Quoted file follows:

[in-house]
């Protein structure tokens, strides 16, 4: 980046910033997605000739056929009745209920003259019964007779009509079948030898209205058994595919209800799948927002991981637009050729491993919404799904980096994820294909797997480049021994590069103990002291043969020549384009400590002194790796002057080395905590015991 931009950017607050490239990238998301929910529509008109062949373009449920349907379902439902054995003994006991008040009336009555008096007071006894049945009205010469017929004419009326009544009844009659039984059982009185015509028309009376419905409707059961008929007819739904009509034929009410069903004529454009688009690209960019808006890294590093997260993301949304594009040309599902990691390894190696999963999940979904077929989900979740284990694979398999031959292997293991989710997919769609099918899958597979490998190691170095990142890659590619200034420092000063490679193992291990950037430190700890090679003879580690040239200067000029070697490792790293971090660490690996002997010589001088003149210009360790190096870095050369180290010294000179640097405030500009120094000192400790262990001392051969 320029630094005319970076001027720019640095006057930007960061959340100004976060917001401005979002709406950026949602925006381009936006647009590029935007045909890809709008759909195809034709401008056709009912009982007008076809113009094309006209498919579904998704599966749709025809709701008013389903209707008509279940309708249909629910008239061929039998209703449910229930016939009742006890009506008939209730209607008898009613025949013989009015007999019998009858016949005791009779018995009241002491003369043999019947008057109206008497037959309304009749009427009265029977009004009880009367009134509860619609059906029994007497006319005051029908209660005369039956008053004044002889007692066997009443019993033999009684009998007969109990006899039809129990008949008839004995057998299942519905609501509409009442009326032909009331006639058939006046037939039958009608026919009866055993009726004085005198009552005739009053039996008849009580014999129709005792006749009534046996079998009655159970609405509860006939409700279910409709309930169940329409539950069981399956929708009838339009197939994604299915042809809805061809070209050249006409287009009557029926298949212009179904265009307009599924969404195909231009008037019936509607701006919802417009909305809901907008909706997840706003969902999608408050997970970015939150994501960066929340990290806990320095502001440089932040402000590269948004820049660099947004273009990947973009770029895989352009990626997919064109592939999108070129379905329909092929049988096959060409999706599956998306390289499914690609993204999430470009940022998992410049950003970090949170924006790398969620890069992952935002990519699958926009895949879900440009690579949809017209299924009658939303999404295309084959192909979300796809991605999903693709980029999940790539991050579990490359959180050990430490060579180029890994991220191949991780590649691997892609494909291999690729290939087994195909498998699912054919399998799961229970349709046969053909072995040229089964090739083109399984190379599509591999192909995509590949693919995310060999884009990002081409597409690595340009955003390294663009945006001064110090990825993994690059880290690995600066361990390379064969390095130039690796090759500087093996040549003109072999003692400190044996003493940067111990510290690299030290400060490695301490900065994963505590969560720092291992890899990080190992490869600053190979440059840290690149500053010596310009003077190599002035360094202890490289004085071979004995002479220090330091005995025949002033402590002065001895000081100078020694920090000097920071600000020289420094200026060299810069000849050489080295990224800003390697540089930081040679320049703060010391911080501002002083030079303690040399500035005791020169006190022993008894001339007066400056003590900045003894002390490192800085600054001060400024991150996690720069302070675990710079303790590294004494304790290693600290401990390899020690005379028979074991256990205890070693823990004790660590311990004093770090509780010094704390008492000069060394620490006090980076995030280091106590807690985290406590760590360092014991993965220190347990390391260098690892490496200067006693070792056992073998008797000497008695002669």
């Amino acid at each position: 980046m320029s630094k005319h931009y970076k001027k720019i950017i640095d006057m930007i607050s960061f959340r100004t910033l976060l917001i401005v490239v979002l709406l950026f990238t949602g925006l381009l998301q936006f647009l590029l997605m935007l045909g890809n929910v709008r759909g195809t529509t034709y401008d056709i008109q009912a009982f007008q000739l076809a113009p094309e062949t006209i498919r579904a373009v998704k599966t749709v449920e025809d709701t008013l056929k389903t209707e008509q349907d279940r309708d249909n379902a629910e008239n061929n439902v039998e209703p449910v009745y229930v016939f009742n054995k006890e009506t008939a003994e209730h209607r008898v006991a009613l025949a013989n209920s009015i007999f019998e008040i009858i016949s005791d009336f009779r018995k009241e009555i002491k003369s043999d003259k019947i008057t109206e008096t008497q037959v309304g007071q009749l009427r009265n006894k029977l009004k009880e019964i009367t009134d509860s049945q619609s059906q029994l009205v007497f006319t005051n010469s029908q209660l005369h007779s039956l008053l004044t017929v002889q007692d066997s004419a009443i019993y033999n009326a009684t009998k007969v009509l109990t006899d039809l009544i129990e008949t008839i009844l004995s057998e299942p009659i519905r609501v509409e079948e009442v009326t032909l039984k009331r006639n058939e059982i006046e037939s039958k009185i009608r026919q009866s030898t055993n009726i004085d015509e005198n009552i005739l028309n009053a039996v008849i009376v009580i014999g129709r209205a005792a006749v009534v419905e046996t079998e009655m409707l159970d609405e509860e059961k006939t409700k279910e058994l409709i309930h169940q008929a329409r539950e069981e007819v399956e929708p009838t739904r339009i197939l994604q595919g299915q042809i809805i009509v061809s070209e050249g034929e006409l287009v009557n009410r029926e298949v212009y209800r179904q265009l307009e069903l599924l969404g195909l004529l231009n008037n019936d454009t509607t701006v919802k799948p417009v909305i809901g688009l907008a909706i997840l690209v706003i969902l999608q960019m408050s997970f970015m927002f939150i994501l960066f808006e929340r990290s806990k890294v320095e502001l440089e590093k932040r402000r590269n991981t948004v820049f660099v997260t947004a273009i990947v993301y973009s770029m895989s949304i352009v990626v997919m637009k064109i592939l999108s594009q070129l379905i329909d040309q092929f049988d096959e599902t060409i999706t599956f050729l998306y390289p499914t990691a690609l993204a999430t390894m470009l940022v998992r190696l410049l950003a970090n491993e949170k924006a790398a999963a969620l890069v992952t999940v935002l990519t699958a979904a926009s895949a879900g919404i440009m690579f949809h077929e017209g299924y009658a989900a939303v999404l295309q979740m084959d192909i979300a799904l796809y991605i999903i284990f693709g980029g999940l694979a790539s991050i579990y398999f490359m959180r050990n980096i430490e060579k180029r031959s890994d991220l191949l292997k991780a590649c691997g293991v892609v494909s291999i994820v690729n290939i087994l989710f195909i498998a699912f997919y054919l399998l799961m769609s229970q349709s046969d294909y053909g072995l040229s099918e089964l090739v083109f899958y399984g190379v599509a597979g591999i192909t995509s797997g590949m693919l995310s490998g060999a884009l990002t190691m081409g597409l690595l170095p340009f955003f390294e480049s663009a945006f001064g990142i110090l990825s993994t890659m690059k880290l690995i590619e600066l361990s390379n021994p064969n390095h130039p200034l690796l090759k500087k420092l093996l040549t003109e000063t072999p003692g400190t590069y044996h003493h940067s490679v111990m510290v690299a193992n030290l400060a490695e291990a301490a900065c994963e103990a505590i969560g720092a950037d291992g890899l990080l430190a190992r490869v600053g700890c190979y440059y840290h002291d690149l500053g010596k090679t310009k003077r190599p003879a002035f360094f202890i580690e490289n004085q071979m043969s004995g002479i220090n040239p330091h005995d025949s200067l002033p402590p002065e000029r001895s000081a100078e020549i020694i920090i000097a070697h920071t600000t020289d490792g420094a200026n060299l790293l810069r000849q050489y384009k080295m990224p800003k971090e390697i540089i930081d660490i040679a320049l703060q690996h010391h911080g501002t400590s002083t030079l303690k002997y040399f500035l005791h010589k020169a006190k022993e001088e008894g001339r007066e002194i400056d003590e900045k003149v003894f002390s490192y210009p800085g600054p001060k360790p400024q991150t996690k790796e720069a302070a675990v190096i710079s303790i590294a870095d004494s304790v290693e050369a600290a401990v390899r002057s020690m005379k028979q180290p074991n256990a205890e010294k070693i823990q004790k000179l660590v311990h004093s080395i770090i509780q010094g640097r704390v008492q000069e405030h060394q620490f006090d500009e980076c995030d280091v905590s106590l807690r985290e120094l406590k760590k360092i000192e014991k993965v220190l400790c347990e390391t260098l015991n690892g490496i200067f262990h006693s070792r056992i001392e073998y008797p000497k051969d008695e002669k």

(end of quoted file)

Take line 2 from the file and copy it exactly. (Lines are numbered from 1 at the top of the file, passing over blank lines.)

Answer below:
């Protein structure tokens, strides 16, 4: 980046910033997605000739056929009745209920003259019964007779009509079948030898209205058994595919209800799948927002991981637009050729491993919404799904980096994820294909797997480049021994590069103990002291043969020549384009400590002194790796002057080395905590015991 931009950017607050490239990238998301929910529509008109062949373009449920349907379902439902054995003994006991008040009336009555008096007071006894049945009205010469017929004419009326009544009844009659039984059982009185015509028309009376419905409707059961008929007819739904009509034929009410069903004529454009688009690209960019808006890294590093997260993301949304594009040309599902990691390894190696999963999940979904077929989900979740284990694979398999031959292997293991989710997919769609099918899958597979490998190691170095990142890659590619200034420092000063490679193992291990950037430190700890090679003879580690040239200067000029070697490792790293971090660490690996002997010589001088003149210009360790190096870095050369180290010294000179640097405030500009120094000192400790262990001392051969 320029630094005319970076001027720019640095006057930007960061959340100004976060917001401005979002709406950026949602925006381009936006647009590029935007045909890809709008759909195809034709401008056709009912009982007008076809113009094309006209498919579904998704599966749709025809709701008013389903209707008509279940309708249909629910008239061929039998209703449910229930016939009742006890009506008939209730209607008898009613025949013989009015007999019998009858016949005791009779018995009241002491003369043999019947008057109206008497037959309304009749009427009265029977009004009880009367009134509860619609059906029994007497006319005051029908209660005369039956008053004044002889007692066997009443019993033999009684009998007969109990006899039809129990008949008839004995057998299942519905609501509409009442009326032909009331006639058939006046037939039958009608026919009866055993009726004085005198009552005739009053039996008849009580014999129709005792006749009534046996079998009655159970609405509860006939409700279910409709309930169940329409539950069981399956929708009838339009197939994604299915042809809805061809070209050249006409287009009557029926298949212009179904265009307009599924969404195909231009008037019936509607701006919802417009909305809901907008909706997840706003969902999608408050997970970015939150994501960066929340990290806990320095502001440089932040402000590269948004820049660099947004273009990947973009770029895989352009990626997919064109592939999108070129379905329909092929049988096959060409999706599956998306390289499914690609993204999430470009940022998992410049950003970090949170924006790398969620890069992952935002990519699958926009895949879900440009690579949809017209299924009658939303999404295309084959192909979300796809991605999903693709980029999940790539991050579990490359959180050990430490060579180029890994991220191949991780590649691997892609494909291999690729290939087994195909498998699912054919399998799961229970349709046969053909072995040229089964090739083109399984190379599509591999192909995509590949693919995310060999884009990002081409597409690595340009955003390294663009945006001064110090990825993994690059880290690995600066361990390379064969390095130039690796090759500087093996040549003109072999003692400190044996003493940067111990510290690299030290400060490695301490900065994963505590969560720092291992890899990080190992490869600053190979440059840290690149500053010596310009003077190599002035360094202890490289004085071979004995002479220090330091005995025949002033402590002065001895000081100078020694920090000097920071600000020289420094200026060299810069000849050489080295990224800003390697540089930081040679320049703060010391911080501002002083030079303690040399500035005791020169006190022993008894001339007066400056003590900045003894002390490192800085600054001060400024991150996690720069302070675990710079303790590294004494304790290693600290401990390899020690005379028979074991256990205890070693823990004790660590311990004093770090509780010094704390008492000069060394620490006090980076995030280091106590807690985290406590760590360092014991993965220190347990390391260098690892490496200067006693070792056992073998008797000497008695002669």